5 Tips for Negotiating Your Severance Package
You don’t get what you don’t ask for.
There’s no easy way to handle a layoff (although we do have a few tips to help you make a graceful exit). Soften the blow by negotiating your severance package.
The Skill Set: How to Negotiate Your Severance Package
1. Know where you stand
Respected career coach Pamela Weinberg advises that, while you don’t need to play hardball, you should keep in mind that it’s in your company’s best interest for you to walk away as satisfied as you possibly can be. While companies aren’t required to offer severance, check your employment contract and official company policy to find out exactly what you’re entitled to. Don’t be afraid to negotiate your severance package.
2. Wait for the dust to settle
Don’t bring up severance negotiations as soon as you get laid off. “You’ll likely be caught off guard,” says Pamela. “Take a day or two to process the news, calm down and seek professional counsel before going back to HR and your boss with a severance ‘wish list.’”
3. Call your lawyer
Pamela recommends having an employment attorney review your severance letter of agreement before you sign it. “Even if you decide not to negotiate your financial package, you may want to negotiate other things, like health insurance and references for your next job,” she explains.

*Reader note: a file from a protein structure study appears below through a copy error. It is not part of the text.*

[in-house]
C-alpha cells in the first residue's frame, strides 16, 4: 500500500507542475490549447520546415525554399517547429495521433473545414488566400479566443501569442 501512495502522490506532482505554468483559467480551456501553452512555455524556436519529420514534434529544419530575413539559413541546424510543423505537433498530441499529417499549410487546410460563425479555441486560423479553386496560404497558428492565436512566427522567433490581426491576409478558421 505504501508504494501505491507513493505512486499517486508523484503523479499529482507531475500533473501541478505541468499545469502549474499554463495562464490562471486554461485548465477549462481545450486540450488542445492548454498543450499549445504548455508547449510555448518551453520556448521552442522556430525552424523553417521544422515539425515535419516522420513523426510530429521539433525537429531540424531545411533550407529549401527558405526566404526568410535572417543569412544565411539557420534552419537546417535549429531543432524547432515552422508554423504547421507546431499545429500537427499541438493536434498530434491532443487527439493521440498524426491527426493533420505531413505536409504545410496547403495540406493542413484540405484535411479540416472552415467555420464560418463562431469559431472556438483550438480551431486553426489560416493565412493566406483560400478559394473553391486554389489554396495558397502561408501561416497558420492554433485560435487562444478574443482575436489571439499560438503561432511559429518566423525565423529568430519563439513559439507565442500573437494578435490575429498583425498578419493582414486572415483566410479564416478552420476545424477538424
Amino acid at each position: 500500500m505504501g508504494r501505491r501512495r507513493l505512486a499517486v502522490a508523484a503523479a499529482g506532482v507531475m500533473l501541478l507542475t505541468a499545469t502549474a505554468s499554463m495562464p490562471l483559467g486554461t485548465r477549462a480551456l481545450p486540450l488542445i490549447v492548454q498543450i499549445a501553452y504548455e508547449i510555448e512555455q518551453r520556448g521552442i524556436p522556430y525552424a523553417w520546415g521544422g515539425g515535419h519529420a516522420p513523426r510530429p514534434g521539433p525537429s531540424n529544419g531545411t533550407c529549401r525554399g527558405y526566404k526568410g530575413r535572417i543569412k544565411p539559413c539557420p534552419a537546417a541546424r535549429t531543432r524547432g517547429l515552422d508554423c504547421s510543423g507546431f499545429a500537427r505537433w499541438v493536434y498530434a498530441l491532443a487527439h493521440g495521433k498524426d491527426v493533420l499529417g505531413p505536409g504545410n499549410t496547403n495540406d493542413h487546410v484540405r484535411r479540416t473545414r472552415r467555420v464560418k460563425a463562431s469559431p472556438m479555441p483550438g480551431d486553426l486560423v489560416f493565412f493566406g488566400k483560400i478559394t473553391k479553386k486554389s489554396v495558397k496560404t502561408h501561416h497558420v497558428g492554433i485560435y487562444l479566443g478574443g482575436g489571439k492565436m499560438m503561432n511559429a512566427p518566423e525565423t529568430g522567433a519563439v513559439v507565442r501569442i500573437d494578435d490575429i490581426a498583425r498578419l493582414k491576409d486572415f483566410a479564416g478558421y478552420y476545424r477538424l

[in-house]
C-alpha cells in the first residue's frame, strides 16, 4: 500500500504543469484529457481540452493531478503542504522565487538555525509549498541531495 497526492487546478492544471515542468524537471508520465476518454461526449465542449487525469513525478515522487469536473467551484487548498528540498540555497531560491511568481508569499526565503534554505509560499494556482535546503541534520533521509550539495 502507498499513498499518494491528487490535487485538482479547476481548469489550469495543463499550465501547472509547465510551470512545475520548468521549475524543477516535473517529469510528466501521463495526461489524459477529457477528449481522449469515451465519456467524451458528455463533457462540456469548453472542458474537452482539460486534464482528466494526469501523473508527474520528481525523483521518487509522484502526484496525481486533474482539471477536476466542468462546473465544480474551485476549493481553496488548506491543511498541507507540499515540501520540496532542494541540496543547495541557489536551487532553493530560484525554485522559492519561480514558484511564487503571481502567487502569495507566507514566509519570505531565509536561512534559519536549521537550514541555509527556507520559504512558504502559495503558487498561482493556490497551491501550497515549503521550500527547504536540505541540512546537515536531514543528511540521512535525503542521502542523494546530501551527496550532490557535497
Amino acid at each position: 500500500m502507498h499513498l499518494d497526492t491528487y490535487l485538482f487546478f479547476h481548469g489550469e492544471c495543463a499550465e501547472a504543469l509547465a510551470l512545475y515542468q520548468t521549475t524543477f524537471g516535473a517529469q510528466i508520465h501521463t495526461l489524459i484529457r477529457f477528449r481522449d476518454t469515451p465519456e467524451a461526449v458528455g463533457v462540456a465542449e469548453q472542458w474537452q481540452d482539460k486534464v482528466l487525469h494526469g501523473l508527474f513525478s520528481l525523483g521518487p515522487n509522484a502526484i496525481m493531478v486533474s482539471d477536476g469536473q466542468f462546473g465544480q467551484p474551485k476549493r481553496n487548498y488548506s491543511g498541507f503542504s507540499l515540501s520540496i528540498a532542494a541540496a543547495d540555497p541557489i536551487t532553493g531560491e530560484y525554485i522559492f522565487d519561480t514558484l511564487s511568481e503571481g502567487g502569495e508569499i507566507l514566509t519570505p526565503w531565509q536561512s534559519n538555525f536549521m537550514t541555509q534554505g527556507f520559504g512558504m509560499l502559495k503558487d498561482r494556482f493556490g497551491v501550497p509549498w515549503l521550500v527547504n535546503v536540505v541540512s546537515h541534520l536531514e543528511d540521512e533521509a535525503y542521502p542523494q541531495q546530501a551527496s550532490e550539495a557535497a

4. Ask for it all
“You don’t get what you don’t ask for, so ask for it all,” says Pamela. Go in with the expectation that you won’t get everything you request, but you will get more than the original offer. Ask for X-months' salary based on how long you worked at the company. Pamela shared an often-used formula to calculate severance: Number of years at the company X Two weeks' pay = severance total. Request back pay for unused vacation days, plus a portion of the bonus you were expected to get at the end of the year. Request a written letter of recommendation and assurance that it will be upheld if a prospective employer calls for references, and ask for a written agreement that any non-compete clause in your original offer is moot.
5. Don’t say something you'll regret
It’s a sensitive, emotional time, but avoid saying anything you’ll regret. “Remember: relationships matter,” warns Pamela. “Bosses and HR folks are human beings—they’ll feel bad about laying you off, especially if your lay off is due to downsizing, as opposed to poor performance.” She suggests appealing directly to your boss if you've had a good relationship. They’ll be more likely to negotiate your package with you than, for example, an HR person you haven’t gotten to know well.